Insert formula for growth and interest rate from Burley and Csapo 1992, p. 140

“The relative price and activity vectors would then become”

Insert 2 formulae for price and activity vectors from Burley and Csapo 1992, p. 140

Economists and corporate executives must distinguish the desire for conventional corporate profit-and-loss profit as a motive versus as a criterion.

From the viewpoint of intelligence, the satisfactions allotted to individuals are to be measured by the ingenuity and diligence of each in contributing to the satisfactions of all; from the same high viewpoint the desires of each are to be regarded quite coolly as the motive power that keeps the social system functioning. [CWL 3, 214/240]

when profit shifts from being a motive to being a criterion, however, then the inevitable and reasonable tapering off to zero of profits as pure surplus income goes against mistaken expectations.  This may induce measures akin to panic on the part of capitalists, who drain the basic circuit in order to keep surplus profits and incomes accelerating – which is one of the ways the pure cycle is transformed into the booms and slumps that economies usually experience.  Something like the same mistaken reasoning based on profit as a criterion and not only a motive underpins the reaction of labor unions to the tremendous increases in profits and income in the earlier phases of the surplus expansion (CWL 15, 138)  Insofar as their demands for higher wages are out of season, they represent one group’s misguided attempt to claim for itself what is actually the social dividend of a society-wide aggregate.  This would be another way of misreading the demands of the pure cycle (CWL 15, 128-129) [CWL15, Editors’ Introduction lxvi]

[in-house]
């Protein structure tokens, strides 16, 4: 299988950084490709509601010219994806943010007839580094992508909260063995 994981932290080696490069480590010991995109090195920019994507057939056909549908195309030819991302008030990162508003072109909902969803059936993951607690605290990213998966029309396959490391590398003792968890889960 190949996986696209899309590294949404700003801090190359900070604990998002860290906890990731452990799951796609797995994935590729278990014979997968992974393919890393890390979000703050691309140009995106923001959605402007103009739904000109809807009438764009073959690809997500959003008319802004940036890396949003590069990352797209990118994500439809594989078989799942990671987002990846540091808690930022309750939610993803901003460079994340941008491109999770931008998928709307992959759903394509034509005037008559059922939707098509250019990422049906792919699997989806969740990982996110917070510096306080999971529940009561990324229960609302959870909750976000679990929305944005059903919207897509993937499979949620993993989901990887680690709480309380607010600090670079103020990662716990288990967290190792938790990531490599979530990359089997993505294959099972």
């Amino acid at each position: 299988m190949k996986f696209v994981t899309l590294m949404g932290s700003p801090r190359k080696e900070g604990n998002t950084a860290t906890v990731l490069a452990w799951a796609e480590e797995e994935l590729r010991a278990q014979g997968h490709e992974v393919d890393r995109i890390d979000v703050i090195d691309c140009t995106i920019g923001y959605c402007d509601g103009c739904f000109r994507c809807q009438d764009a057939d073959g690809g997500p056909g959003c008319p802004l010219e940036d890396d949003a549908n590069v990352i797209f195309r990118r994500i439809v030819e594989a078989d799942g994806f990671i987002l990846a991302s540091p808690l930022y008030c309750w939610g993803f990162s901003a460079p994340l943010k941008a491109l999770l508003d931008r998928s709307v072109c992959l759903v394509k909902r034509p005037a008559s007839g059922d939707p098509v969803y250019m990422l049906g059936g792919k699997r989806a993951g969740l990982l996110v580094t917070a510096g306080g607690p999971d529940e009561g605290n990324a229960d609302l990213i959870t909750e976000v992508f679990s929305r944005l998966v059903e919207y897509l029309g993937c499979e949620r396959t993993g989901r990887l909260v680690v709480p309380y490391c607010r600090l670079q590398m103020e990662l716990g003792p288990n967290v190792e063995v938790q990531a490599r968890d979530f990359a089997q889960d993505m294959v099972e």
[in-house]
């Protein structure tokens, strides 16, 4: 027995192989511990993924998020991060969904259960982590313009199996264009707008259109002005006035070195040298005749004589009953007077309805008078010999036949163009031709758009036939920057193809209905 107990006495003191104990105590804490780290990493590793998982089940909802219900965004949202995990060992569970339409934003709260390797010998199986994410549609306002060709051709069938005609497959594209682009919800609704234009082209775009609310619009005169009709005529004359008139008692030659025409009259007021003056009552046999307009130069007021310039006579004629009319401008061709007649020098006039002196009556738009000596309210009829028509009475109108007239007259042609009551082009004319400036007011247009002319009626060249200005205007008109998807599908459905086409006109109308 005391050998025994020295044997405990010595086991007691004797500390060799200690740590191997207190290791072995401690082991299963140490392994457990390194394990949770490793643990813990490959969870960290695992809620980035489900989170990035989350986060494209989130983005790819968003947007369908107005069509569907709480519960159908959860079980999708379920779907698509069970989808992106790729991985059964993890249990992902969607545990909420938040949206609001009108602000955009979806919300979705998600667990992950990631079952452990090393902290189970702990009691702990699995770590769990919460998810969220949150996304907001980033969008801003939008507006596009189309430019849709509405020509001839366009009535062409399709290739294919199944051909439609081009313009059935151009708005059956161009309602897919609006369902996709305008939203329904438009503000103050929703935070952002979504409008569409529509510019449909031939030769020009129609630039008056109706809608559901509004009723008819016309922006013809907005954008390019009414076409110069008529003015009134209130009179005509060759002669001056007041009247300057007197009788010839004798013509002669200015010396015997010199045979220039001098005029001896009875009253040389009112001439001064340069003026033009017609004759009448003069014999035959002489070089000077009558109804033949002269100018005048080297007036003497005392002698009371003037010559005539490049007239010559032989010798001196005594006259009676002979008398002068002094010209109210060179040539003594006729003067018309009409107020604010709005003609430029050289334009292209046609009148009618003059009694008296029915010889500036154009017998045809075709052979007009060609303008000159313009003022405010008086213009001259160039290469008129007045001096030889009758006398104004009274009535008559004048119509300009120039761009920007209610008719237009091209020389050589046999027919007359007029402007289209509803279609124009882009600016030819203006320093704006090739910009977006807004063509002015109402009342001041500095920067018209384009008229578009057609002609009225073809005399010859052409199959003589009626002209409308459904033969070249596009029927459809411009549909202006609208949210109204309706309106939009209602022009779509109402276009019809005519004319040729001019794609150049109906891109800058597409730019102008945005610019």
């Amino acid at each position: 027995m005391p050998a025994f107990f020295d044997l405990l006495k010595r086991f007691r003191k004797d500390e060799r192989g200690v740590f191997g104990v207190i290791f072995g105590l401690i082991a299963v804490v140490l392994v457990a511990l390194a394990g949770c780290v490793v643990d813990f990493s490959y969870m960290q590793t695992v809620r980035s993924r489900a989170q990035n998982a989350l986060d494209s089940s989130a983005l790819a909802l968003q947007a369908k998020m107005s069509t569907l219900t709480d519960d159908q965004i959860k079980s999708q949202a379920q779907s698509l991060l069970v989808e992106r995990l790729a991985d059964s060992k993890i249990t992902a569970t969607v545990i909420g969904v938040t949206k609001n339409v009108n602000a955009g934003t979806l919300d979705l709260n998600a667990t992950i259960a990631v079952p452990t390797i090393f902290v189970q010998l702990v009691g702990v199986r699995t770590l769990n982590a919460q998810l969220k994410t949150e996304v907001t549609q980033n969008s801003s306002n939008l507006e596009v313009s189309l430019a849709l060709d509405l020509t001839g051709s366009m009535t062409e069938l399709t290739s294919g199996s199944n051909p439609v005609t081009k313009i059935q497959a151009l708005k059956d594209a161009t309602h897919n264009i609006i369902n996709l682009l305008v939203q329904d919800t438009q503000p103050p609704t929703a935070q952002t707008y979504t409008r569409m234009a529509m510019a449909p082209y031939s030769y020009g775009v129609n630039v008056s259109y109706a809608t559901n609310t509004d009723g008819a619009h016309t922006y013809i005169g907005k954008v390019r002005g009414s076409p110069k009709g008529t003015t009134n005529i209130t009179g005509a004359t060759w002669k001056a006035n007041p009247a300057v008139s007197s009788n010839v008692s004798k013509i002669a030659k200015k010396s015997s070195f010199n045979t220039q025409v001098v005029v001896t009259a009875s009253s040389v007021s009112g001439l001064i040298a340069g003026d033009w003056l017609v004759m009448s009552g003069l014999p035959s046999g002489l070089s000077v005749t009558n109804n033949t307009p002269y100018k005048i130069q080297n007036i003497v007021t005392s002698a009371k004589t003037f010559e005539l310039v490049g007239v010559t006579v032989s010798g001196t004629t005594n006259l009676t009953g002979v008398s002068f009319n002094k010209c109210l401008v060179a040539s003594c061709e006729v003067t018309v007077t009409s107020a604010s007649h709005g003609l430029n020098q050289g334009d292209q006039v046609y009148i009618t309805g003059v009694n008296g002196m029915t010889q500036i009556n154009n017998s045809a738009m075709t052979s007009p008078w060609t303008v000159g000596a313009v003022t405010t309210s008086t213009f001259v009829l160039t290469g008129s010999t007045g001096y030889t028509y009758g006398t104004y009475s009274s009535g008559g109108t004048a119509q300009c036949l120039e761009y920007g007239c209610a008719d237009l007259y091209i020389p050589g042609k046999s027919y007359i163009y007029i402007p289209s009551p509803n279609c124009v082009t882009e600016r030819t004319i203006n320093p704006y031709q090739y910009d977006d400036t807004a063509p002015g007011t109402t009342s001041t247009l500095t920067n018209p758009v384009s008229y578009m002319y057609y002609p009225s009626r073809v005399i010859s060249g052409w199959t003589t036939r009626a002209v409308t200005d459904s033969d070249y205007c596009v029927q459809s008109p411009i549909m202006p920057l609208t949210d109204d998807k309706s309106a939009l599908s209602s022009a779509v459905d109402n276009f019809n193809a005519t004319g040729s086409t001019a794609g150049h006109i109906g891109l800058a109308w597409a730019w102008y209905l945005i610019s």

There is nothing as practical as good theory – as contrasted with everyday common sense.  Commonsense bias pays attention only to things as related to us.  It does not explain the economic process in formalisms of terms related to one another. Common sense only feels, feels like, desires, fears, envies, resents, glories, exults, and has optimistic or pessimistic hunches, which they characterize as “sure things.”  Common sense does not understand and explain.  Common sense does not delve in theory.

The socialist version of commonsense bias wields the ‘haughty name of welfare’ (CWL 15, 86) and sets up an irrational weighting of entitlements that spawns a permanent underclass.  And so bias has in one way or another kept both capitalist and socialist outlooks from achieving a correct understanding of profit as a ‘social dividend.’ … According to Lonergan, profit as coopted by bias systematically excludes an intelligible account of the ‘social dividend’ which would be the reasonable return on entrepreneurial activity that ramifies throughout the entire society (MD:ECA 133-44, 144-56).  For in the measure that it is unbiased, being an entrepreneur means taking initiative in improving the social and cultural order of a society in its provision of goods and services by transforming and exploiting the means of production. Accordingly, profit as the flow of an economy’s resources for the sake of a major transformation and expansion of capital goods would be ’pure surplus income.’ [CWL 15, Editors’ Introduction lxiv]